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I started on this awhile back, collecting texture maps from NASA and wanting to add another educational project to my portfolio. I reloaded it with text instead of my lame narration. Sorry for those who had to hear that! 

Edited by CApruzzese
updated video

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Nicely done!  I felt like I was at a kiosk in a science museum.  Very professional and some good information.   I also like how you showed the orbital path of the moons with their inherent wobble.  Plus the stars rendered very well....no flickering (there could be a whole tutorial on how to render star backgrounds properly...with and without motion blur.  It is not as trivial at task as you would think)!

 

So very well executed. 

 

The only thing I questioned was the size comparison of Mar's moon's versus our Moon.  Now there are pictures at the Nasa.gov site which do match pretty close to what you showed.  But Earth's moon is 3475 Km versus Mar's moons at no more than 27 Km.    If you were to actually make this to scale, it would look like this:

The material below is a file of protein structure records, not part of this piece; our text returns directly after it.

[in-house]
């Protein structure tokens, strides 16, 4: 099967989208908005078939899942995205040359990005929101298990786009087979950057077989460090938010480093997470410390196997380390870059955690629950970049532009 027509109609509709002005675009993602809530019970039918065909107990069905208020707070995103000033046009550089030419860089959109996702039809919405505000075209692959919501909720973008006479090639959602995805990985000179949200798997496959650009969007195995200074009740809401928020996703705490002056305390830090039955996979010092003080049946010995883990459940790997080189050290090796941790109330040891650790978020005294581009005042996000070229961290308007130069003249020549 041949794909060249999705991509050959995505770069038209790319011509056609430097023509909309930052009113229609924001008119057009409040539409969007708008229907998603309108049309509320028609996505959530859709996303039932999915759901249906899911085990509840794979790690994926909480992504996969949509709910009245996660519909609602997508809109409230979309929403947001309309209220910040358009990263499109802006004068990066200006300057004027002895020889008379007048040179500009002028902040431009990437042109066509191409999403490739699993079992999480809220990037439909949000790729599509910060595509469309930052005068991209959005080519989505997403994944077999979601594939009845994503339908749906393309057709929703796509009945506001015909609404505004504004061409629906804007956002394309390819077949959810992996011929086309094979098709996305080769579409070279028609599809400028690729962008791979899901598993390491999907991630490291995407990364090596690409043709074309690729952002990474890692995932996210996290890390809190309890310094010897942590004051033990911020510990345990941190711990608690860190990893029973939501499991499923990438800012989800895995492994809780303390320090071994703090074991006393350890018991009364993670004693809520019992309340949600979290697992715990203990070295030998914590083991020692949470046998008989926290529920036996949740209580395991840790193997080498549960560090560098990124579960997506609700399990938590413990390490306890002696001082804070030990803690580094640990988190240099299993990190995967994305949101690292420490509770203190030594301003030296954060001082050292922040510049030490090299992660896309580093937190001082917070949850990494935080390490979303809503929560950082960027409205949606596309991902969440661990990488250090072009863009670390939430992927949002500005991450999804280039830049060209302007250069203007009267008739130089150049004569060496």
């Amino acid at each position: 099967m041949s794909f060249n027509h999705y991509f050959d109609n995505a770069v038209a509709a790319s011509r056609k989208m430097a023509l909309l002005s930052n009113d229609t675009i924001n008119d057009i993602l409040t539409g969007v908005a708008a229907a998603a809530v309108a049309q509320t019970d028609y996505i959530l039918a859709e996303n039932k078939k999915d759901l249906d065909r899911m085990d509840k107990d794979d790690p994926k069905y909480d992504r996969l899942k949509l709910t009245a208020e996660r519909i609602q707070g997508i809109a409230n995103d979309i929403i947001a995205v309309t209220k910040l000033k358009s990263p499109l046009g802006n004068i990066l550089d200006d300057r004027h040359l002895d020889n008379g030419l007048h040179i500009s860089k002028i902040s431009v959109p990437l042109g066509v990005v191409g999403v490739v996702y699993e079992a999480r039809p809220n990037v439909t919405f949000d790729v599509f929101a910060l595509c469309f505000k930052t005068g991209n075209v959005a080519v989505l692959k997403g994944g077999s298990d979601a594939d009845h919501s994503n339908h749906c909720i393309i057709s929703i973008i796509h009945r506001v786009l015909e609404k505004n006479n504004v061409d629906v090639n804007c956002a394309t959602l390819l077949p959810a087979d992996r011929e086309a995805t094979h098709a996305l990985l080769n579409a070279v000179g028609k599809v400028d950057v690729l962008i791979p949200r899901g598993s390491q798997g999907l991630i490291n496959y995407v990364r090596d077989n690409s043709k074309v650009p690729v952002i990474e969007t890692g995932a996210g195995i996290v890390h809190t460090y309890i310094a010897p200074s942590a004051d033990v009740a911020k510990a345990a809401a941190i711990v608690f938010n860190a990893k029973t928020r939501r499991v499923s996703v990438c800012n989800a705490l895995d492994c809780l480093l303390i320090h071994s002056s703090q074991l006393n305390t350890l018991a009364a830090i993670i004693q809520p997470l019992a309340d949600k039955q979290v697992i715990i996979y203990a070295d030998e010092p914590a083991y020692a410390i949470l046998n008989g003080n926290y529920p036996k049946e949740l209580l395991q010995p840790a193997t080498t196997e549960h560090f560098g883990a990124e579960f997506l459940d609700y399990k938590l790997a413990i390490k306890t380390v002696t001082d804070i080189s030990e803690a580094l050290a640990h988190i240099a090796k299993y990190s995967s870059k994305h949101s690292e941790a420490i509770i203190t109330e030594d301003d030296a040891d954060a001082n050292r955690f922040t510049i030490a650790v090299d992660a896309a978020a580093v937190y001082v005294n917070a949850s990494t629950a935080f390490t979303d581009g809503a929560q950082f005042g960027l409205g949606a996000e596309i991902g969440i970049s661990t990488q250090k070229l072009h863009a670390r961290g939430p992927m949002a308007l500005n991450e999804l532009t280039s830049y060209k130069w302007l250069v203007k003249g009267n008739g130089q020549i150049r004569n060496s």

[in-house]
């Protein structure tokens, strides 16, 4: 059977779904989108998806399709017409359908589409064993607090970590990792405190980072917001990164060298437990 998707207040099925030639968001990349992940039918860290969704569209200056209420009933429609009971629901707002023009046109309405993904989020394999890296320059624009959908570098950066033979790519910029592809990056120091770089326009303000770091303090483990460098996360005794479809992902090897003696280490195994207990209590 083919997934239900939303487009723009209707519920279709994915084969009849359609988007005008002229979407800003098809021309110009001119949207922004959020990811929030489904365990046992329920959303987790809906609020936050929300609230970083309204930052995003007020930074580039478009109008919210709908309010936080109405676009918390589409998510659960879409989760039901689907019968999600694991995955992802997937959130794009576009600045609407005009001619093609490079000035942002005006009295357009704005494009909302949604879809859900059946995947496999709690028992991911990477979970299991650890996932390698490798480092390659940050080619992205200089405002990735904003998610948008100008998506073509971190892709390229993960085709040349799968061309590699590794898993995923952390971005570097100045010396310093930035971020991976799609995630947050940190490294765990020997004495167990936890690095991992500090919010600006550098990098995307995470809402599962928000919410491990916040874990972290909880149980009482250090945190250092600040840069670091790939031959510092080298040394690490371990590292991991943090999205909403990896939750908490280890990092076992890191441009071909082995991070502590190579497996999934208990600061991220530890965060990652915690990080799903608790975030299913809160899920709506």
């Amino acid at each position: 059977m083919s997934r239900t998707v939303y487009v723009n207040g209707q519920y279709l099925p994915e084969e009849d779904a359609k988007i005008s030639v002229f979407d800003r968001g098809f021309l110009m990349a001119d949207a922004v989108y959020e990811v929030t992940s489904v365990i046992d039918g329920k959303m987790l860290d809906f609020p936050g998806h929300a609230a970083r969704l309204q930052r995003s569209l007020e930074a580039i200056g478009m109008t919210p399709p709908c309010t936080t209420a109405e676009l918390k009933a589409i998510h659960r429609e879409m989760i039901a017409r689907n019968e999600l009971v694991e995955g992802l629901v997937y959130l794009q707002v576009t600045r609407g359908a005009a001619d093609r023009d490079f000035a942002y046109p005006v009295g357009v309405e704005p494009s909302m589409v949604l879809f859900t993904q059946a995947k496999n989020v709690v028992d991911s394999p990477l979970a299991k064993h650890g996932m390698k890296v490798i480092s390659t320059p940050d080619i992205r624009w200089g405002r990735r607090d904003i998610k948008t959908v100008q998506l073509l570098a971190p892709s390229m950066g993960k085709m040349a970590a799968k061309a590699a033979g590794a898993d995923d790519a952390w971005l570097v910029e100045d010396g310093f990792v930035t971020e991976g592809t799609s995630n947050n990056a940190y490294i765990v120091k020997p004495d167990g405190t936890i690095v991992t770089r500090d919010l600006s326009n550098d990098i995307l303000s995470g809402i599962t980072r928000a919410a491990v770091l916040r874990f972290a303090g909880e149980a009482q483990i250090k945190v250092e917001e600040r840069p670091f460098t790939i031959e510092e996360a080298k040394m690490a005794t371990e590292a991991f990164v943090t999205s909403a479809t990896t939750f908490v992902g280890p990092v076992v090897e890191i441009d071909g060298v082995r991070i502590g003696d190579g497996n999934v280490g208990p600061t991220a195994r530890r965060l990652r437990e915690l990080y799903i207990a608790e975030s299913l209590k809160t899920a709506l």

Moon.thumb.JPG.5d441d0a0c6c3eed7333c921fb26fe19.JPG

 

 

Yeah...some artistic license needed to taken.

 

Dave

 

 

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    8 hours ago, 3D-Pangel said:

    Nicely done!  I felt like I was at a kiosk in a science museum.  Very professional and some good information.   I also like how you showed the orbital path of the moons with their inherent wobble.  Plus the stars rendered very well....no flickering (there could be a whole tutorial on how to render star backgrounds properly...with and without motion blur.  It is not as trivial at task as you would think)!

     

    So very well executed. 

     

    The only thing I questioned was the size comparison of Mar's moon's versus our Moon.  Now there are pictures at the Nasa.gov site which do match pretty close to what you showed.  But Earth's moon is 3475 Km versus Mar's moons at no more than 27 Km.    If you were to actually make this to scale, it would look like this:

     

    Moon.thumb.JPG.5d441d0a0c6c3eed7333c921fb26fe19.JPG